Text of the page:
Besides his love of acting, Braeden kept up his passion for sports, specifically soccer, which he played semi-professionally for many years while acting. This team mentality helped a great deal when the opportunity to act in a soap opera came along. It was February 1980 when Braeden was asked to sign a three month contract as Victor Newman. He agreed, reluctantly and was prepared to leave after the term ended, but was persuaded by his wife, Dale, to give it more time. Through countless negotiations with William Bell, the creator of Y&R, Braeden hashed out a thorough backstory for Victor Newman and took him in many directions. It is here that Braeden was able to explore himself as an actor and accrue scores of fans from all walks of life. I no longer need to hide my head when I admit that I am a fan of Victor or Y&R, as Braeden tells of world leaders and professional athletes who were diehard fans, approaching him for news and praise. Braeden recounts some of his fondest memories and those co-stars who touched his life. With thirty-seven years on set, Braeden is as excited to stay as he has ever been, loving the role and all those who surround him, though his own family is the true passion of his life. A wonderfully succinct piece that pulls no punches, but also keeps the story as real as possible, Eric Braeden is surely a man much more complicated that the Victor Newman for whom he is likely best known.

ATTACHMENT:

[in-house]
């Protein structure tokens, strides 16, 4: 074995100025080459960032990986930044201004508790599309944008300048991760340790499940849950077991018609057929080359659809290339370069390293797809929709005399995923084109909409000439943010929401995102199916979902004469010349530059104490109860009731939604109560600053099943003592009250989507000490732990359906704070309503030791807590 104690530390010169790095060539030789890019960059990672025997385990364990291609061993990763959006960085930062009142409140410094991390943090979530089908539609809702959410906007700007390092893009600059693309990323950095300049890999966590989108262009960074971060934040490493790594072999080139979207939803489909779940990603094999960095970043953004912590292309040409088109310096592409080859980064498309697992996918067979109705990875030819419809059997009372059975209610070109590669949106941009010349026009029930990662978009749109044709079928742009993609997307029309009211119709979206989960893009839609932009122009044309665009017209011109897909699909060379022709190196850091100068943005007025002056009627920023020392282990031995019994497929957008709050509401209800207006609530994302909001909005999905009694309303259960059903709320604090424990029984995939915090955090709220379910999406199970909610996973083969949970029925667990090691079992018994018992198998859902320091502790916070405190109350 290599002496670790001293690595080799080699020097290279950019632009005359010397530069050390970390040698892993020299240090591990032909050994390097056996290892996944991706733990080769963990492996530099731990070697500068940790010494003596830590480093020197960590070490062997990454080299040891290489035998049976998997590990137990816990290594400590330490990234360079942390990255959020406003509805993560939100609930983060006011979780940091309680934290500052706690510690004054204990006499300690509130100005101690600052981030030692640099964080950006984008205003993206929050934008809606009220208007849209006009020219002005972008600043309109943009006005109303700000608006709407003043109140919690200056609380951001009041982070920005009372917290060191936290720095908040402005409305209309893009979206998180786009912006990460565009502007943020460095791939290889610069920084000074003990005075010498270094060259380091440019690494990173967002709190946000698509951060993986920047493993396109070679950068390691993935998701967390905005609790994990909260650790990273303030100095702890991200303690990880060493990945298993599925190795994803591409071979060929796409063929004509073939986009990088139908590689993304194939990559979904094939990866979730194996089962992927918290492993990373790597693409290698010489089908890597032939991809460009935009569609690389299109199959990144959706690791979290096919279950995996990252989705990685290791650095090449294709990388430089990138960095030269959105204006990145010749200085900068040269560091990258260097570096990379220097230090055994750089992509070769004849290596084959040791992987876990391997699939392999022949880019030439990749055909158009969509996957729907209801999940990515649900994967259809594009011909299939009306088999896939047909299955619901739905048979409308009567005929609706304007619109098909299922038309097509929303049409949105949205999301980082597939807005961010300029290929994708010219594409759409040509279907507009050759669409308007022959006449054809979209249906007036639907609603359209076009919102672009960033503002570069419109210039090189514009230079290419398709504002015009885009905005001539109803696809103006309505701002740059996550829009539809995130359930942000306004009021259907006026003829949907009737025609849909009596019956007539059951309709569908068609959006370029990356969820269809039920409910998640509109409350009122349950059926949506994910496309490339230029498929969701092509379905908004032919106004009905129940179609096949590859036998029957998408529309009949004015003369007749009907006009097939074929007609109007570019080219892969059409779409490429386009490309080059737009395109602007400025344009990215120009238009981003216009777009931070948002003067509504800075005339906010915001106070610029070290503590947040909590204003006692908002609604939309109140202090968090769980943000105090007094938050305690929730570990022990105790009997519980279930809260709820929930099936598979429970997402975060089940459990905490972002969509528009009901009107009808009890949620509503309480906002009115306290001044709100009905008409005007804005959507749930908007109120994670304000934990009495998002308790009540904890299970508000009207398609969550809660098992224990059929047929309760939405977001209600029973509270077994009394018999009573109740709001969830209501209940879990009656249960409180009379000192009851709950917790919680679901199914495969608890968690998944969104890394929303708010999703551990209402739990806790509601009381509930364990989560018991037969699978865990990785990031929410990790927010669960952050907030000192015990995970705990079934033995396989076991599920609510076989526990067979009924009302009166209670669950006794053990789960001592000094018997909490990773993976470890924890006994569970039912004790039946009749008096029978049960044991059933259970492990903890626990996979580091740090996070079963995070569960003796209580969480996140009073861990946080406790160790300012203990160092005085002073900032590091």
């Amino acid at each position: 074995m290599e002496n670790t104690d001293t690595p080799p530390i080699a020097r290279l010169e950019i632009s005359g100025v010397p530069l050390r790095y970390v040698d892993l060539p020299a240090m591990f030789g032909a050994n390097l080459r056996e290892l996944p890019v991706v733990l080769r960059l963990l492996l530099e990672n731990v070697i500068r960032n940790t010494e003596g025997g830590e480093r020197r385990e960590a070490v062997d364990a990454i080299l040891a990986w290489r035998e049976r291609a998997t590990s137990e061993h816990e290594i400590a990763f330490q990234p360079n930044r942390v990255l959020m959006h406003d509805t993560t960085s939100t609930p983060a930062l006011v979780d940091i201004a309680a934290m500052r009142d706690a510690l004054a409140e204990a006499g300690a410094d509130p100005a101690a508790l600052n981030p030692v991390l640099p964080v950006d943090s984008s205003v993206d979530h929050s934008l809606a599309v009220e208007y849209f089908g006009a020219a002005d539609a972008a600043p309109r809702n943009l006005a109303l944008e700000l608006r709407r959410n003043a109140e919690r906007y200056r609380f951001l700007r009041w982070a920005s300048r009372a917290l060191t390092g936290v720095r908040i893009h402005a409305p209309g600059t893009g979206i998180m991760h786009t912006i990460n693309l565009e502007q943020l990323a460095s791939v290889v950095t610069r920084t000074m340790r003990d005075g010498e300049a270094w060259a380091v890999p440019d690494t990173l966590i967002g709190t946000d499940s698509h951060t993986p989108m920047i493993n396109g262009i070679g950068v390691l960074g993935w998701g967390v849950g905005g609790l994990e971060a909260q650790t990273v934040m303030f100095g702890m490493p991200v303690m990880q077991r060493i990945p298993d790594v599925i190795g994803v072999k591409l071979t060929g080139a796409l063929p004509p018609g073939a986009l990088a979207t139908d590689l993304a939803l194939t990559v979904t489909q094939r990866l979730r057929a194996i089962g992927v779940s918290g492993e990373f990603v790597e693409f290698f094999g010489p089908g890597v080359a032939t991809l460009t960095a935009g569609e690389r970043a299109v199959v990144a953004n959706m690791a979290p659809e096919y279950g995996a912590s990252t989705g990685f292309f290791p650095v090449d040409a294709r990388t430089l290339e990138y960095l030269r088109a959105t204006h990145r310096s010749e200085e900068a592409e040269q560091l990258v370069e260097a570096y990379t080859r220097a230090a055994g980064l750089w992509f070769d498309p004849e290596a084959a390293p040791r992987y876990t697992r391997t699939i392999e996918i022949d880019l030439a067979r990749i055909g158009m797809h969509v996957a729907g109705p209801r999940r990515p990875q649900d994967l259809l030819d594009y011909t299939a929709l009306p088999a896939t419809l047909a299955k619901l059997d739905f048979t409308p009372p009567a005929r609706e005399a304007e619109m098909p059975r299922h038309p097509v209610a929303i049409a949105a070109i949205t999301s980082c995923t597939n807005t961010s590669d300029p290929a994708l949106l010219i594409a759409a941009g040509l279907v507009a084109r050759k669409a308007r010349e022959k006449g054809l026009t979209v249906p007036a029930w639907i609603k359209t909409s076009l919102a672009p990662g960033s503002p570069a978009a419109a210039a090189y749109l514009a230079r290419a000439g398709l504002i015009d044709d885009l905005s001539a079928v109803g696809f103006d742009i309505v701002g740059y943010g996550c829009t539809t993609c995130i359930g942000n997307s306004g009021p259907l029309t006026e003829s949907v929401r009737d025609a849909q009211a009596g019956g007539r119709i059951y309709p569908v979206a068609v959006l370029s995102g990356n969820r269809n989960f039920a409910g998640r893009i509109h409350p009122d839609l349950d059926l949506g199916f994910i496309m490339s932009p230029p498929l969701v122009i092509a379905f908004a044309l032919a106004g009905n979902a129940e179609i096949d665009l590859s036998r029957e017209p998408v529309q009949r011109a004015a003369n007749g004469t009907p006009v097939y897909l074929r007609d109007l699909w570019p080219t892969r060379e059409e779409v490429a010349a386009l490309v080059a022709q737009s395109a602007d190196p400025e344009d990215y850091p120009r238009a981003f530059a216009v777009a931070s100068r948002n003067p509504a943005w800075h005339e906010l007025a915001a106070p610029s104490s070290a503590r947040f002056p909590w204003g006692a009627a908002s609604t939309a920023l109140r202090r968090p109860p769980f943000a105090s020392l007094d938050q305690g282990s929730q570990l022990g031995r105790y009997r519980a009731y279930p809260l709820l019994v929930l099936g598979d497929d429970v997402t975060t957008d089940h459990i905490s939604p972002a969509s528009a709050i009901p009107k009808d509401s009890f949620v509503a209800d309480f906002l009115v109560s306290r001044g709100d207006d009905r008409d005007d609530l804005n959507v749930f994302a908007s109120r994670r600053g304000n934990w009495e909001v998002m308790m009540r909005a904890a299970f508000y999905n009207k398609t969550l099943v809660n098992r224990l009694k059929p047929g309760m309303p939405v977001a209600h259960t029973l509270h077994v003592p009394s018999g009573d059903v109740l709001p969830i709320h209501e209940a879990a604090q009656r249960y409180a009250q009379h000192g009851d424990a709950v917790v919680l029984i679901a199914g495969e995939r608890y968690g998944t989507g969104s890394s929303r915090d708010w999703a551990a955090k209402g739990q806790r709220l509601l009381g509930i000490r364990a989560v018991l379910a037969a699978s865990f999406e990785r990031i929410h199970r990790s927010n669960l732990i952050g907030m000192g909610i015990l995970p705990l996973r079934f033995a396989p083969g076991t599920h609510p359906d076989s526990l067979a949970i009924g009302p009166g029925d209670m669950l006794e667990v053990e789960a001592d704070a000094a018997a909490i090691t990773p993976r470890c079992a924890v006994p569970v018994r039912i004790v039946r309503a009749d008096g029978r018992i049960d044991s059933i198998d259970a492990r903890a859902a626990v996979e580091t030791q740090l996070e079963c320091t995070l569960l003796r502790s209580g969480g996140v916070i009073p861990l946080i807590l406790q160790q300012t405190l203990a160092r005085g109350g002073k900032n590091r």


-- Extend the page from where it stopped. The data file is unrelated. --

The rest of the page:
One can never be sure what will come out of a memoir written by a television star. Will it be all about the struggles and woeful losses, balanced off by a few great decisions and strong agents? Will there be a collection of knives tossed into the backs of former co-stars, allowing the piece to reveal previously unknown facts about the actors in a ‘tell-all’ format? Whatever one might expect, Braeden bucks the trend and offers a powerful piece that is rooted less in the dramatic growth of his career as a collection of passions that have made him the man he is today. While acting and the rigours of life on set plays a key role within the narrative, there is a strong and ongoing push to open up the German/Jewish dialogue, whereby Braeden does not allow the world to forget the past with which his country of birth indelibly marked history, but seeks to rectify that past and build towards a stronger and more understanding future. Braeden is tirelessly seeking to ensure the reader understands that he is not ashamed of Germany as his homeland, but is also not prepared to be vilified for being born under a regime that was not of his choosing or desire. With countless vignettes that move the narrative along, Braeden captures the reader from the start and does not let go until the final pages of the memoir. Raw, honest, and a pleasant dose of reality, Braeden has shown the potential power that comes from a well-crafted biographical piece.
Kudos, Mr. Braeden for such a refreshing memoir that pulls on the personal and professional aspects of your life so fluidly. I learned so much more than I thought and will surely recommend this to anyone who has an interest in seeing the bigger picture.